Document Type

Research Paper

Publication Date

3-15-2012

Abstract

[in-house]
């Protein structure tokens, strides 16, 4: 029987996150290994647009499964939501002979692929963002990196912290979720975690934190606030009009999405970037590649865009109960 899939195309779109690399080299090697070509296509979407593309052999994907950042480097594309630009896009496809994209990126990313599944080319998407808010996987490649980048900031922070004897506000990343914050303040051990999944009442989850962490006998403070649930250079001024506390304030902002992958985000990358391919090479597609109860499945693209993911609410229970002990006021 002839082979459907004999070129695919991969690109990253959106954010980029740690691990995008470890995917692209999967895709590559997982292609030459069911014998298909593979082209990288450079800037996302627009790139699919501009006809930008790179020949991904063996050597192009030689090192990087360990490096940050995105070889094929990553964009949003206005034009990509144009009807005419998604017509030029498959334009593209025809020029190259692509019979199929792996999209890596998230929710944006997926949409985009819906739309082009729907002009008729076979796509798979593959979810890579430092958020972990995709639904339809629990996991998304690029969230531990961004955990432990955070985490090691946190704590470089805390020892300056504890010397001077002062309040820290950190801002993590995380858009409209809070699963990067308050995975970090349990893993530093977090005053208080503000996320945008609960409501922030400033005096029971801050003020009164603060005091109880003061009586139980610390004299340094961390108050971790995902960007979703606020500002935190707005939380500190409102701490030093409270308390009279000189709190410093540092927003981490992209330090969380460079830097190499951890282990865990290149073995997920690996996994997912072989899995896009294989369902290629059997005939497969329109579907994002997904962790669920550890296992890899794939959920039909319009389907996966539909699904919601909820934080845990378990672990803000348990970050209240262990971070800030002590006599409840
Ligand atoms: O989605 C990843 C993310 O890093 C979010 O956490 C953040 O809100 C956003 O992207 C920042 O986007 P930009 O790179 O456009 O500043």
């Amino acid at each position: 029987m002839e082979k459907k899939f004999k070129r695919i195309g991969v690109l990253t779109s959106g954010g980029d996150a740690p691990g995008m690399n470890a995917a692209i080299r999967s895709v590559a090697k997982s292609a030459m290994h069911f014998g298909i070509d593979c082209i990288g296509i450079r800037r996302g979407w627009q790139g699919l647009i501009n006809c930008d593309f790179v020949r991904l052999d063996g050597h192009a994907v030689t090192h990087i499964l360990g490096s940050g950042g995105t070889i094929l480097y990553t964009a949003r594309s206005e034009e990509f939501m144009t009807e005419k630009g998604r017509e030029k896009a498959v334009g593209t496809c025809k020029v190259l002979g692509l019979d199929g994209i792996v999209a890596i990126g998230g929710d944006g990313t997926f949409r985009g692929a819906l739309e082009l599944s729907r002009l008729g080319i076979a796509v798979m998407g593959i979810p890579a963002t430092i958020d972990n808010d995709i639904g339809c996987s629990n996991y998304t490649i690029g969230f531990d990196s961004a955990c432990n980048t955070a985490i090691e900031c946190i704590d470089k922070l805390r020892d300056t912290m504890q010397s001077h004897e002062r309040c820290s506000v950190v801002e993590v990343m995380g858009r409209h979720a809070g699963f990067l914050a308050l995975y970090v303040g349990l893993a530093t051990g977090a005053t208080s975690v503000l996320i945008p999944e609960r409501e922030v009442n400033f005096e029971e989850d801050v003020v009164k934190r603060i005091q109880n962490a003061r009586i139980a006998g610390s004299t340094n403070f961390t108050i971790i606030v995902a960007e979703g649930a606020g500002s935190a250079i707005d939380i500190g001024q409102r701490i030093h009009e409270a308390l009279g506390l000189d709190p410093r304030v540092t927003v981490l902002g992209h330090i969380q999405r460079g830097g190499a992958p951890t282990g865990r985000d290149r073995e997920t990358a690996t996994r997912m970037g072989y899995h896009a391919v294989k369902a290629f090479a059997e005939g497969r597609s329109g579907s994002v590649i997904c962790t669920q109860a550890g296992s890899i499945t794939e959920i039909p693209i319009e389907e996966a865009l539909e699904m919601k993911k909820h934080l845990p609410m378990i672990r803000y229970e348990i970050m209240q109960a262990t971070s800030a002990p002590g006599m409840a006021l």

African American youth are exposed to considerably more risk factors than their Caucasian counterparts, yet they are being diagnosed at comparably lower rates for Conduct Disorder (CD) in epidemiological studies. Empirical data supports the claim that African Americans are at greater risk of developing CD. However, the internal dysfunction benchmark of the Diagnostic Statistic Manual (DSM) discourages clinicians from diagnosing youth who display environmentally caused CD. The racial disparity in the diagnosis of CD is problematic for two reasons. First, African American youth who display antisocial personality are more likely to be referred to the justice system than to therapeutic intervention. Second, both untreated CD and incarceration elevate antisocial behavior and extend it into adulthood. Factors exist at the societal, cultural and clinical levels that cause this disparity.